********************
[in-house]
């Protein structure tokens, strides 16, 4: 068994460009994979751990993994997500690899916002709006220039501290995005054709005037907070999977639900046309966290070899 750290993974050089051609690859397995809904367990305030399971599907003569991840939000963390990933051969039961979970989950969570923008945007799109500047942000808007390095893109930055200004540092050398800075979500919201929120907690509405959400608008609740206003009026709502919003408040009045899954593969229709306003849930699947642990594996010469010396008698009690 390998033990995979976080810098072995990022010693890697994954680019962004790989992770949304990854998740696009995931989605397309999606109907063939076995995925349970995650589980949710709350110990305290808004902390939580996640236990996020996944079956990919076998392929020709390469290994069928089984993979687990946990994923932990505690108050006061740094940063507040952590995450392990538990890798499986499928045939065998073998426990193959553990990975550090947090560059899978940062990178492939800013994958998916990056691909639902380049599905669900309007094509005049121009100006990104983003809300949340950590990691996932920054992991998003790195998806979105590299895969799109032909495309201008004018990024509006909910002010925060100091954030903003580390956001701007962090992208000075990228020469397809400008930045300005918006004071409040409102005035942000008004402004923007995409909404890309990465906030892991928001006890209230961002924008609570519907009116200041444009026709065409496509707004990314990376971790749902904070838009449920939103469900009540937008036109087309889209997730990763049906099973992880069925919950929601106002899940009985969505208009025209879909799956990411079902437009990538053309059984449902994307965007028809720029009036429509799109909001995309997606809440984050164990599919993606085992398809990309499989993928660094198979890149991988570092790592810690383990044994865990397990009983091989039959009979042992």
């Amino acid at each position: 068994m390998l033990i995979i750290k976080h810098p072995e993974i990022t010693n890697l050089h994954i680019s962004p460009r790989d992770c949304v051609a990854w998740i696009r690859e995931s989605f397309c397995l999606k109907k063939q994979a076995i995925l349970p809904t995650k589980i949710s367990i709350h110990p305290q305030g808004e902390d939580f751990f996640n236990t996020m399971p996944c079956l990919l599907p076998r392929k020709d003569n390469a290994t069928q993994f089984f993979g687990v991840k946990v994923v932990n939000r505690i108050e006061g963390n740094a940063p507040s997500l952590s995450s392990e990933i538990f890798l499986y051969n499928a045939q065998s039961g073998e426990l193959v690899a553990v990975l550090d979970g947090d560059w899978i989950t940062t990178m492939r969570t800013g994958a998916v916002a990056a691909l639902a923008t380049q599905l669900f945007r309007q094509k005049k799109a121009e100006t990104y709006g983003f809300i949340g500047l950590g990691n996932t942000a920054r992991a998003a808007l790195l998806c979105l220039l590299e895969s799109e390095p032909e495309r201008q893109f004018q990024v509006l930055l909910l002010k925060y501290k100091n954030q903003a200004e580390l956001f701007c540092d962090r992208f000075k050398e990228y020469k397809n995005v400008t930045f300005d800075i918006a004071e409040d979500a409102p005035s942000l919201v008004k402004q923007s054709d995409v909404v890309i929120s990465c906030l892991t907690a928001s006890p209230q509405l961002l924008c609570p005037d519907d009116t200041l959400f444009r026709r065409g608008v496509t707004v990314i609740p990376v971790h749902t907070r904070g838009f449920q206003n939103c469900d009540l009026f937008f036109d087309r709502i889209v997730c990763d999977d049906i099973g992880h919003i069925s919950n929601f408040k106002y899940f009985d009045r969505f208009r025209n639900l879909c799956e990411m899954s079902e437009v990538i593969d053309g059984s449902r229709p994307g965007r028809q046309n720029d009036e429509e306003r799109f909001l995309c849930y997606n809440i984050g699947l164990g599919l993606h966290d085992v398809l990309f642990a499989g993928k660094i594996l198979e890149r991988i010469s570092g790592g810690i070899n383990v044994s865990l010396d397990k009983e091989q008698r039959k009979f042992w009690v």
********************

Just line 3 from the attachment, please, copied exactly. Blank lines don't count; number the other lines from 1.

């Amino acid at each position: 068994m390998l033990i995979i750290k976080h810098p072995e993974i990022t010693n890697l050089h994954i680019s962004p460009r790989d992770c949304v051609a990854w998740i696009r690859e995931s989605f397309c397995l999606k109907k063939q994979a076995i995925l349970p809904t995650k589980i949710s367990i709350h110990p305290q305030g808004e902390d939580f751990f996640n236990t996020m399971p996944c079956l990919l599907p076998r392929k020709d003569n390469a290994t069928q993994f089984f993979g687990v991840k946990v994923v932990n939000r505690i108050e006061g963390n740094a940063p507040s997500l952590s995450s392990e990933i538990f890798l499986y051969n499928a045939q065998s039961g073998e426990l193959v690899a553990v990975l550090d979970g947090d560059w899978i989950t940062t990178m492939r969570t800013g994958a998916v916002a990056a691909l639902a923008t380049q599905l669900f945007r309007q094509k005049k799109a121009e100006t990104y709006g983003f809300i949340g500047l950590g990691n996932t942000a920054r992991a998003a808007l790195l998806c979105l220039l590299e895969s799109e390095p032909e495309r201008q893109f004018q990024v509006l930055l909910l002010k925060y501290k100091n954030q903003a200004e580390l956001f701007c540092d962090r992208f000075k050398e990228y020469k397809n995005v400008t930045f300005d800075i918006a004071e409040d979500a409102p005035s942000l919201v008004k402004q923007s054709d995409v909404v890309i929120s990465c906030l892991t907690a928001s006890p209230q509405l961002l924008c609570p005037d519907d009116t200041l959400f444009r026709r065409g608008v496509t707004v990314i609740p990376v971790h749902t907070r904070g838009f449920q206003n939103c469900d009540l009026f937008f036109d087309r709502i889209v997730c990763d999977d049906i099973g992880h919003i069925s919950n929601f408040k106002y899940f009985d009045r969505f208009r025209n639900l879909c799956e990411m899954s079902e437009v990538i593969d053309g059984s449902r229709p994307g965007r028809q046309n720029d009036e429509e306003r799109f909001l995309c849930y997606n809440i984050g699947l164990g599919l993606h966290d085992v398809l990309f642990a499989g993928k660094i594996l198979e890149r991988i010469s570092g790592g810690i070899n383990v044994s865990l010396d397990k009983e091989q008698r039959k009979f042992w009690v």